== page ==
PUPPY DOG TAILS

 

June 11, 2015

Hi, Subscribers ~

Since some of my previous posts have been pretty heavy and serious, I am shifting gears to something that is more warm and fuzzy – puppies and dogs.

What is there not to like about them?

They live to please you.

They don’t care what you look like in the morning as you roll out of bed with messy hair, no make-up and lousy breath.

Then, your urgent need to pee. Actually, as puppies, they are politely curious about what goes on in your bathroom. If you leave the door open, they will sit and watch you, blinking and cocking their head from left to right. Then when the flush comes, they jump back and peak their head around the corner looking at the toilet and then at you. While washing your hands, you look down at them and tell them you will explain this to them when they get older.

Oh, you know what is really great? They don’t care what you look like naked.

They also don’t care that you haven’t shaved your legs in two weeks.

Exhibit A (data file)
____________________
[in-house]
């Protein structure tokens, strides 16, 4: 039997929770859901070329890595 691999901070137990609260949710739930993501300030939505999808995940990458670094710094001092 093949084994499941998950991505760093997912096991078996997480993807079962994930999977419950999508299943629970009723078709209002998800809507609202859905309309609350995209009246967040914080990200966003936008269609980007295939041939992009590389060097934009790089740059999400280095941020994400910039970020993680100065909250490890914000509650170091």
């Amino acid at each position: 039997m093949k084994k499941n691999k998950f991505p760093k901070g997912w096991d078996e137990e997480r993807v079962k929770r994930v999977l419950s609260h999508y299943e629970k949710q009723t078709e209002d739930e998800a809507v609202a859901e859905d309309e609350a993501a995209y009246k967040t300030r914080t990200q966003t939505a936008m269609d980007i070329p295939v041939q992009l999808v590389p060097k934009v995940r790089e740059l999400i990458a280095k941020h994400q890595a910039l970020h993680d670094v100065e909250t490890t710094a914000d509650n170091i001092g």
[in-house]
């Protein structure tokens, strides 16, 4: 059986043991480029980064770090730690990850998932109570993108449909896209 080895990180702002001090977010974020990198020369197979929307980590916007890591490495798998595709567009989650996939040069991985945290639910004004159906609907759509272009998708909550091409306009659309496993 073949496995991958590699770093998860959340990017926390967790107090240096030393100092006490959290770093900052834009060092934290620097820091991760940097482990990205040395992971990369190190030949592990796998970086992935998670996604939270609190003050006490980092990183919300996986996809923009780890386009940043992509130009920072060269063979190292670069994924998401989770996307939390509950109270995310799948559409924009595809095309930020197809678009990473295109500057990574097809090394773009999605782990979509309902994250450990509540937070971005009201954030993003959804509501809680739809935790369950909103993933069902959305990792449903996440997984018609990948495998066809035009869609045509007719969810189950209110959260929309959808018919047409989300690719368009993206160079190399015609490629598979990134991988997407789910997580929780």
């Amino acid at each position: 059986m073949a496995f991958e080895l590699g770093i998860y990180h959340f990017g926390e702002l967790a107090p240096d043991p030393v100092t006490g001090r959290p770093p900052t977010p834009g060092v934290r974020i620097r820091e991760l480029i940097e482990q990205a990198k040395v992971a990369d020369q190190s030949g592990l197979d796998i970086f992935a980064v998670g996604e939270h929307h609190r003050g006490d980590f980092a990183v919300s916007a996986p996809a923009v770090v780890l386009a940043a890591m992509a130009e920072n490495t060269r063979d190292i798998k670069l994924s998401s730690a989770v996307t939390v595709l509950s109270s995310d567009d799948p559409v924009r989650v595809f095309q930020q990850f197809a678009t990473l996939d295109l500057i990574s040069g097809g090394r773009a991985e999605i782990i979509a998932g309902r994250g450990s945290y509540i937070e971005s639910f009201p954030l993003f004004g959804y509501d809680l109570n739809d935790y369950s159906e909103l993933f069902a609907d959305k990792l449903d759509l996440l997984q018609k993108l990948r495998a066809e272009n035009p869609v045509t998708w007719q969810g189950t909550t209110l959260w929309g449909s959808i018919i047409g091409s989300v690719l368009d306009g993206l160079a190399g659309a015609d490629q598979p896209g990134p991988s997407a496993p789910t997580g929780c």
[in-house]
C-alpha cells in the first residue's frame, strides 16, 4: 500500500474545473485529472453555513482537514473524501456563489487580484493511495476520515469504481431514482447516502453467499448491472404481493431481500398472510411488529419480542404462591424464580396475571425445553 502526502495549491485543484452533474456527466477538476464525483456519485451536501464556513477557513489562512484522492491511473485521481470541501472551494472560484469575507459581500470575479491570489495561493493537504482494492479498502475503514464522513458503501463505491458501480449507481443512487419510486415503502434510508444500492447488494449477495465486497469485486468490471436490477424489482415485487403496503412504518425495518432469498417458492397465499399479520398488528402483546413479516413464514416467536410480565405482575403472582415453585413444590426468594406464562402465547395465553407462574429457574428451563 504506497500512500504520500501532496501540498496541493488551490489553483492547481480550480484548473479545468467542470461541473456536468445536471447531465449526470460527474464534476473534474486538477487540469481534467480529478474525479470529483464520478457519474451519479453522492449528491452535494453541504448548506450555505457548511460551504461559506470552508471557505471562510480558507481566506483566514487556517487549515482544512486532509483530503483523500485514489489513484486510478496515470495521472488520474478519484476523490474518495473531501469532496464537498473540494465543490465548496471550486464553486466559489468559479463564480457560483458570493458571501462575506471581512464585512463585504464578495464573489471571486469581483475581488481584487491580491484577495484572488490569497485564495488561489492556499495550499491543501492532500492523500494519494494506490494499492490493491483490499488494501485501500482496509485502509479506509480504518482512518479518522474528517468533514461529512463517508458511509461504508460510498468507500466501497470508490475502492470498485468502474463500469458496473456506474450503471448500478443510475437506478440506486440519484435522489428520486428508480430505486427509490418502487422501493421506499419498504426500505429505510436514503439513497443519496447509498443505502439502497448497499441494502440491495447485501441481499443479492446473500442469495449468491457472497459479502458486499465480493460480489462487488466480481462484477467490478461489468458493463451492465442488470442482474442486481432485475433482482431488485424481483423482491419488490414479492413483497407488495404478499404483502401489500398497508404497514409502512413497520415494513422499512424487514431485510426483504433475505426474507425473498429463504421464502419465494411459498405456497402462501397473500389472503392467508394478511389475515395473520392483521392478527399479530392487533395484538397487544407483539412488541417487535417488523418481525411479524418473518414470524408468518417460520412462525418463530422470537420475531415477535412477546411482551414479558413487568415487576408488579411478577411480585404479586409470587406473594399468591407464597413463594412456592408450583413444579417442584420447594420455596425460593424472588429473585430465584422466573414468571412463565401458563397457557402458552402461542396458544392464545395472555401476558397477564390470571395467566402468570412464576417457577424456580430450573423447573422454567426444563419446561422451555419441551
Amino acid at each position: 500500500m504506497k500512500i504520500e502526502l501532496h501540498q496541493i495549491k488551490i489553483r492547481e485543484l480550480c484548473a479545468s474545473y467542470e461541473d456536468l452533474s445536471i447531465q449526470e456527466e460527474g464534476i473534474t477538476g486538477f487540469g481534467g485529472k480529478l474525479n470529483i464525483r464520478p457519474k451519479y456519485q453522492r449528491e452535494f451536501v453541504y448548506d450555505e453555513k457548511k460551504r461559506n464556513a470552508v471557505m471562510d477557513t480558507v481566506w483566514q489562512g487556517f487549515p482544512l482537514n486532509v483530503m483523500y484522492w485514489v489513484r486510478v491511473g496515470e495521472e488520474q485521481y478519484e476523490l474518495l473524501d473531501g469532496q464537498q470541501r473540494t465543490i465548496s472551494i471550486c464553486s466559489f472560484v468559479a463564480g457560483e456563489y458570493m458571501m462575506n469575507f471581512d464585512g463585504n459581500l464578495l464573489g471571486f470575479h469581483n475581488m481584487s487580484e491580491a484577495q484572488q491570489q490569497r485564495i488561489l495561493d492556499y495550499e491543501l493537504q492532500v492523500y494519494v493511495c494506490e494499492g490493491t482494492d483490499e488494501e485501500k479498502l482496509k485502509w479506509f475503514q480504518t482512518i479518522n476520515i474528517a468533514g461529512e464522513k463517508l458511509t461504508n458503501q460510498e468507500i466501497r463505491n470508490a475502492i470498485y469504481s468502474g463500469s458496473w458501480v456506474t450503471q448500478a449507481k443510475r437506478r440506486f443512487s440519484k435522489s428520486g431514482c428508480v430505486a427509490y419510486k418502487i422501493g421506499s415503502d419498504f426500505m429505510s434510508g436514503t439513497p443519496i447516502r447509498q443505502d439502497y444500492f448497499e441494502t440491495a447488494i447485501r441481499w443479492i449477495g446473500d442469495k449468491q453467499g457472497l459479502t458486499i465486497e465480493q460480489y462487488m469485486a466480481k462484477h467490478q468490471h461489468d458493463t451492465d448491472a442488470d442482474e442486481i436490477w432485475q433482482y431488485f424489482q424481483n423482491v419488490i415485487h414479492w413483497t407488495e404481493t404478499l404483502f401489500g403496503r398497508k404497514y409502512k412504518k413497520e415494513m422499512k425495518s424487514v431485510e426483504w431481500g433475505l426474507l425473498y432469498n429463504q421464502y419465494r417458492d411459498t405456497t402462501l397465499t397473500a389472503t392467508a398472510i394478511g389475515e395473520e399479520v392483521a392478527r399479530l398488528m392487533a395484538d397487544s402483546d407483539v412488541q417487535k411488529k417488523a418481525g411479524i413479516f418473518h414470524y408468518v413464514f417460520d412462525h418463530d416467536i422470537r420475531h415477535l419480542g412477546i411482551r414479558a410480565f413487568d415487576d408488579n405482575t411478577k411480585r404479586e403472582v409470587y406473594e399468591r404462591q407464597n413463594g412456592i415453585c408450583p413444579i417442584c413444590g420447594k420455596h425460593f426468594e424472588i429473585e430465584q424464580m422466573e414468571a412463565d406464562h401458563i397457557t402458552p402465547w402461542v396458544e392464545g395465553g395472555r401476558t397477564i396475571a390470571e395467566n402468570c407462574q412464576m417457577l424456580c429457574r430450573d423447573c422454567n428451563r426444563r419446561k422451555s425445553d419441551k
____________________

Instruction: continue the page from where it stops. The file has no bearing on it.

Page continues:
They don’t care if that outfit makes you look fat.

What they do care about, is following you around with intense curiosity watching everything you do and hoping for a hug.

It is impossible not to spoil a dog. He wants to play with you, and you want to play with him. My dog was a Golden Retriever. The first toy I found for him was a tennis ball. I rolled it away from him assuming he would run after it and bring it back. The retriever instincts hadn’t kicked in at 3 months old, so I walked him over to the ball and rolled it again. He saw it moving and followed it with his eyes. Then nothing. He looked up at me and I reminded him he was a retriever and his DNA needed to kick in to gear.

I rolled it again. Nothing. So, I picked him up with his feet still touching the floor, and waddle walked him to the ball and sat him down. Then I placed the ball near his mouth. Nothing. He sniffed it, licked it, and just stood there. I was laughing the whole time and at one point I just hit the floor, rolled over on my back and suddenly he came over and started licking my face and wagging his tail. That was the end of the lesson for the day.

He yawned, so I set him in his cushy little doggy bed and let him sleep.